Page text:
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George Barfoot was born in 1881, the sixth of seven children born to Joseph Barfoot, an inspector of roads, and his Belgian wife Philomena. The family lived at 125a Lupus Street, Pimlico.
Before his fifteenth birthday he enlisted in the Dorset Regiment and was posted to the 2nd Battalion, then serving in Ireland. In October 1896 four companies of the 2nd Battalion were sent to Gibraltar. Four months later the rest of the Battalion followed, collected the companies at Gibraltar and sailed for Malta, where the Battalion spent two years.
In February 1899 the 2nd Dorsets returned to England, where George met and married Nanci Smedley, a barmaid at the Britannia Hotel, Fortuneswell. They lived at 15 King Street, Portland, and in 1904 they had a son, Edward. In 1907 Nanci and Edward went with George to India. By this time George was a sergeant and, after eighteen years’ service, he was awarded the Long Service and Good Conduct Medal. In Poona the Dorsets formed part of the 6th Indian Division commanded by Maj-Gen Charles Townshend.
In mid-October 1914 the Division includng the 2nd Battalion The Dorsetshire Regiment sailed for Mesopotamia. Their first action was the capture of a fort the mouth of the River Tigris on 6th November. They then advanced up the Tigris facing a much larger Turkish force. In the first two weeks a quarter of the Dorsets became casualties. At the Battle of Shaiba in April 1915 they again suffered heavy casualties and won seven DCMs. In May 170 of their strength were in hospital with fever or sunstroke. In September after another costly victory the 2nd Dorsets occupied Kut el Amara. Advancing north, the Division fought an inconclusive battle and had to withdraw, considerably weakened. Falling back on Kut, they were besieged by the Turkish Army.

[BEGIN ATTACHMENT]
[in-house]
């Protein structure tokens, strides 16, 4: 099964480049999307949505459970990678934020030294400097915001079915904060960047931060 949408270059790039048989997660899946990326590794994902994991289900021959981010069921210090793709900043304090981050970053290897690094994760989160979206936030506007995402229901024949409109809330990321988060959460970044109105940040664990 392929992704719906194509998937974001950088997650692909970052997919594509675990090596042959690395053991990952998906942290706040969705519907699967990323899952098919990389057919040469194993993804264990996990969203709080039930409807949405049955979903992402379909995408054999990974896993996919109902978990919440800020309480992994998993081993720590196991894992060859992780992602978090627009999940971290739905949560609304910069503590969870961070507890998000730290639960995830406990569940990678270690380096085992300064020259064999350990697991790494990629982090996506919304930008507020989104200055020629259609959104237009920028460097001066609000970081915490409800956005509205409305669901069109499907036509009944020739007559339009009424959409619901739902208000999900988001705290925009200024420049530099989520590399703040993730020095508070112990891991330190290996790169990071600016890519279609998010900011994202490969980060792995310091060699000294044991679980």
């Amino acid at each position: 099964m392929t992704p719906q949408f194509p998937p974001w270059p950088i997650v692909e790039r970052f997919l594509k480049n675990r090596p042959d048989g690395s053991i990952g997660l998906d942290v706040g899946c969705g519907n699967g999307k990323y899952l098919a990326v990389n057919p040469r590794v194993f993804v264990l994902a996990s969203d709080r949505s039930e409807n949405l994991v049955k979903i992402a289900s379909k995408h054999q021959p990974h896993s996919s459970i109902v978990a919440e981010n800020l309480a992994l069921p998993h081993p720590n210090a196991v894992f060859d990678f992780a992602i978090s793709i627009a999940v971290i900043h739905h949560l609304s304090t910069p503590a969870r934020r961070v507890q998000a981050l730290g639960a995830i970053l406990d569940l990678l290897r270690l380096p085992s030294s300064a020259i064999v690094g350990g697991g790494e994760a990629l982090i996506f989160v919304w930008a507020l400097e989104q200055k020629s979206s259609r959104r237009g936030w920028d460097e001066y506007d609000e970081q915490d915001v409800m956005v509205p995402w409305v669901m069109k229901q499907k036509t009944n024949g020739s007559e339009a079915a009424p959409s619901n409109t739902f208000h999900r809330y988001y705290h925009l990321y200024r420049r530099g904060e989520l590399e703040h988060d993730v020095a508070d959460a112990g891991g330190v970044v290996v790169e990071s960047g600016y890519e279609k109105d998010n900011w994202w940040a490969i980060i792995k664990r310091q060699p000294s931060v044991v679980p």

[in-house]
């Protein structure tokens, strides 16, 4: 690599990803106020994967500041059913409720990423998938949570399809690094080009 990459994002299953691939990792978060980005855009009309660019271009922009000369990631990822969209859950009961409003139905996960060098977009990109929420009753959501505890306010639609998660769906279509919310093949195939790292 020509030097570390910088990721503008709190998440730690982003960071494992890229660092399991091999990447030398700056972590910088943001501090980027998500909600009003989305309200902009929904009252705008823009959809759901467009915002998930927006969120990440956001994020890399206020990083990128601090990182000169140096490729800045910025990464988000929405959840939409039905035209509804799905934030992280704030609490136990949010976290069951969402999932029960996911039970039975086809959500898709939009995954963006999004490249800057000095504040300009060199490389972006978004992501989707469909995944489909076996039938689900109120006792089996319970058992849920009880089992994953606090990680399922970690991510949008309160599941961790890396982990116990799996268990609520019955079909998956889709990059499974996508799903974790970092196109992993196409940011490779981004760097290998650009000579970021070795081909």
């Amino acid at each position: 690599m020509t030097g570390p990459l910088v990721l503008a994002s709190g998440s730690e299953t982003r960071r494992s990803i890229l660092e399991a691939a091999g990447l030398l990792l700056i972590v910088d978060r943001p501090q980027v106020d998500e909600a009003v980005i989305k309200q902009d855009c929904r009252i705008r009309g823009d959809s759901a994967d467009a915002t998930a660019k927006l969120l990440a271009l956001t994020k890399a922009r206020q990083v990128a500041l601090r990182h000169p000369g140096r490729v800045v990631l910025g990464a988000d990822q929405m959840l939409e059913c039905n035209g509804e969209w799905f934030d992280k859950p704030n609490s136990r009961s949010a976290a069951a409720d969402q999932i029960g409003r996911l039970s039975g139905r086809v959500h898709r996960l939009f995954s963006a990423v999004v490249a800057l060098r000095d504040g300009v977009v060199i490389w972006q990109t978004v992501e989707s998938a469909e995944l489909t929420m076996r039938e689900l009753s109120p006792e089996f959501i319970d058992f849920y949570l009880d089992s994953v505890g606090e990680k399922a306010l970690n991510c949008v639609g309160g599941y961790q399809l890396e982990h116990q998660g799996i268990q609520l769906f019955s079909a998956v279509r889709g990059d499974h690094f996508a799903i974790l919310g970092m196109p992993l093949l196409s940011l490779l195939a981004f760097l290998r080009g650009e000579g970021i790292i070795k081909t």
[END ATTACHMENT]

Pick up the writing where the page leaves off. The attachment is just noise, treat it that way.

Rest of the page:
In Kut for five months the British defenders suffered starvation and appalling hardships. In late April 1916, after unsuccessful attempts to relieve his force, Townshend surrendered. Marched to Anatolia, the surviving British troops were beaten, murdered and starved by their captors. Of 350 Dorsets who surrendered , only 140 survived the march. Only half of these survived the war.
George Barfoot was among the 70 survivors. He had been mentioned in Despatches during the siege and, after the war, was awarded both the DCM and the French Medaille Militaire. In February 1919 he was one of 51 Dorset Regiment survivors to attend a dinner in Dorchester Town Hall. He left the Army in June 1922 after 26½ years’ and was awarded a pension of 57 pence a day.
Nanci Barfoot died in the summer of 1946 and George followed early in 1947, aged 65.